Nairobi – In order to counter dubious land transactions, such as dual ownership, African-based startups are testing out blockchain technology in order to provide a more transparent and auditable process.
Land fraud is a major issues in pats of Africa. One common type of fraud is with the double ownership of land. Here cartels can collude with officials so to create parallel titles for areas of land that the criminal organizations wish to acquire illegally. Due to Africa’s troubled and colonial past, ownership of vast areas of land is often unclear and disputed. These practices are now being challenged by the emerging generation of African startups. Here blockchain technology is being harnessed in order to create tamper proof digital land registries.
An example of the application of blockchain technology to address issues of land ownership is in Kenya. Blockchains provide a mechanism to store vital data, like contracts and assets. This enables ledgers of digital transactions to be created, which cannot be adjusted. The initial role of the platform will be to provide a mirror reflection of the Government Land Registry systems.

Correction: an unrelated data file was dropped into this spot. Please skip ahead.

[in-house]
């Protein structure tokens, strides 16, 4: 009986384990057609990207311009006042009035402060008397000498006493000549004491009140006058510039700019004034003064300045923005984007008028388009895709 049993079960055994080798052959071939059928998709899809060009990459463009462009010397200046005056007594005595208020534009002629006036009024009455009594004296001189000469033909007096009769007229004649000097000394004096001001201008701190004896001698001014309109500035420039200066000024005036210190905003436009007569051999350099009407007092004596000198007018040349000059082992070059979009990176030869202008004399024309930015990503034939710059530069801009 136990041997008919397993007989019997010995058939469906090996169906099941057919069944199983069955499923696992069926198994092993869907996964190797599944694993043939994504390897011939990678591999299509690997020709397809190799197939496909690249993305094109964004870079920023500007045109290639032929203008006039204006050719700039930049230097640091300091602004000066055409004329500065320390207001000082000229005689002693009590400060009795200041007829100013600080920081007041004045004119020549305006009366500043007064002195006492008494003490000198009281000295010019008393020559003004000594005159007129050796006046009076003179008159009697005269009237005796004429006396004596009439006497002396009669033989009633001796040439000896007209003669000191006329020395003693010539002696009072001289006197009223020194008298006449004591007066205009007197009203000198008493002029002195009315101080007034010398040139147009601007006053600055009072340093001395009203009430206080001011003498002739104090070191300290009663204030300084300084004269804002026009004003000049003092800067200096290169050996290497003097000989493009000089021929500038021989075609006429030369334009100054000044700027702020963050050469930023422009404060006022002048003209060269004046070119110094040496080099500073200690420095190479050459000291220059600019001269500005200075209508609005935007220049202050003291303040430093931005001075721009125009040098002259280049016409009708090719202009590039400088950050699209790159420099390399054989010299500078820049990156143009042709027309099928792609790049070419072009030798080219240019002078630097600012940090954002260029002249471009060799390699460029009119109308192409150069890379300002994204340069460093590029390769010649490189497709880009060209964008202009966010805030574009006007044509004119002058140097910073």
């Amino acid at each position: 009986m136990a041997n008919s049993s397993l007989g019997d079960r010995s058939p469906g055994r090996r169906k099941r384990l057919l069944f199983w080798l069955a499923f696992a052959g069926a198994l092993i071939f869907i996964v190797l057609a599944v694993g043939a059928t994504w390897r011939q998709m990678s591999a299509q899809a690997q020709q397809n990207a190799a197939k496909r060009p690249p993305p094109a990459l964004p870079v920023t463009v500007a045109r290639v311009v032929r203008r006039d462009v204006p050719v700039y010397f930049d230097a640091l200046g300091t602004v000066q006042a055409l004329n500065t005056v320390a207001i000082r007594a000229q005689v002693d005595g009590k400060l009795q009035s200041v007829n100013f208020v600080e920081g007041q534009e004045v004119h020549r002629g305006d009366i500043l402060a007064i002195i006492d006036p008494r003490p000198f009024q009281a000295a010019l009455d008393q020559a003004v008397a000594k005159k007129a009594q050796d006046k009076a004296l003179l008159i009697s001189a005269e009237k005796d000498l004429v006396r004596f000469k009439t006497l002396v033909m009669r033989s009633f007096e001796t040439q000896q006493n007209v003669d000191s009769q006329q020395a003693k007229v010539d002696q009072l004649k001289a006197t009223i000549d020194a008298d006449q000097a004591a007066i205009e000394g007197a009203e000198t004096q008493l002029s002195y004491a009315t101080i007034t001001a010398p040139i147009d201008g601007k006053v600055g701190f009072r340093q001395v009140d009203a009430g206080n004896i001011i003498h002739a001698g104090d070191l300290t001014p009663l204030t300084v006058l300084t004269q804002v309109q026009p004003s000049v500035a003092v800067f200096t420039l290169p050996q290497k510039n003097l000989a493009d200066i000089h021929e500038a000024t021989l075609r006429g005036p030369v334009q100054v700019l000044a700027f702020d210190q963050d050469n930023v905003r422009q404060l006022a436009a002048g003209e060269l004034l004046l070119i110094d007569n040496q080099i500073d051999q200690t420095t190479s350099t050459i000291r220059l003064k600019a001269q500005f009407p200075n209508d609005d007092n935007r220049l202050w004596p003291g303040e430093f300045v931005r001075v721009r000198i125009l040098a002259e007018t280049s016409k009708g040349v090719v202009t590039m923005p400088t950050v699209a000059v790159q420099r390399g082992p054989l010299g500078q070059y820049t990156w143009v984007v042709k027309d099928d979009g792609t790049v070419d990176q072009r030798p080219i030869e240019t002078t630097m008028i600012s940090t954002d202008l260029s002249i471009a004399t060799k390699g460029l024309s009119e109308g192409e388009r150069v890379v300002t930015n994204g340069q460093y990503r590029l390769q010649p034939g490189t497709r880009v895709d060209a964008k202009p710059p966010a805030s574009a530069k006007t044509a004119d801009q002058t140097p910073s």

An example comes from Peter Tole, who is the founder of a company called the Land Layby Group, a Nairobi-based real estate firm. The company is experimenting with blockchain. This is in the form of a private land registry, which will allow investors to purchase land and property in a secure way.
The new registry will use a cryptocurrency token termed the ‘harambee token’. The digital currency will work by rewarding participants for adding correct entries into the blockchain. The system will also penalizes those who make erroneous statements or records. The process starts after the first person to register a piece of land correctly is issued with 100 harambee tokens; following this, the second person or business receives 80 tokens; the third 50, and so on through a decreasing scale of token issuance.